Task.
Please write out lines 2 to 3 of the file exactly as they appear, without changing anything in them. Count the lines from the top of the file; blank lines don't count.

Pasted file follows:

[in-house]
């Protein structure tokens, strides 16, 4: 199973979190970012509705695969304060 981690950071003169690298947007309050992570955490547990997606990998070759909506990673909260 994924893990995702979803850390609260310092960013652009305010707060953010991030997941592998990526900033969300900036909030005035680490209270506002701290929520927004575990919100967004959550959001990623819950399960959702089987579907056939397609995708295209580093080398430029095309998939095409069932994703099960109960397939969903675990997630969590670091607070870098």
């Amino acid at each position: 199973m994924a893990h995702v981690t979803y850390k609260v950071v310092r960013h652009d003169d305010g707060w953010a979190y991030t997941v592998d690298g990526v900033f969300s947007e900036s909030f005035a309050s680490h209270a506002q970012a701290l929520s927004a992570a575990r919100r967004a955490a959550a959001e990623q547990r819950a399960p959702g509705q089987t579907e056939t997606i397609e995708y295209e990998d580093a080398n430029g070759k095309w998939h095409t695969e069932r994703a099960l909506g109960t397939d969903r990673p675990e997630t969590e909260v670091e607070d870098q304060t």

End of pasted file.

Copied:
């Protein structure tokens, strides 16, 4: 199973979190970012509705695969304060 981690950071003169690298947007309050992570955490547990997606990998070759909506990673909260 994924893990995702979803850390609260310092960013652009305010707060953010991030997941592998990526900033969300900036909030005035680490209270506002701290929520927004575990919100967004959550959001990623819950399960959702089987579907056939397609995708295209580093080398430029095309998939095409069932994703099960109960397939969903675990997630969590670091607070870098």
């Amino acid at each position: 199973m994924a893990h995702v981690t979803y850390k609260v950071v310092r960013h652009d003169d305010g707060w953010a979190y991030t997941v592998d690298g990526v900033f969300s947007e900036s909030f005035a309050s680490h209270a506002q970012a701290l929520s927004a992570a575990r919100r967004a955490a959550a959001e990623q547990r819950a399960p959702g509705q089987t579907e056939t997606i397609e995708y295209e990998d580093a080398n430029g070759k095309w998939h095409t695969e069932r994703a099960l909506g109960t397939d969903r990673p675990e997630t969590e909260v670091e607070d870098q304060t």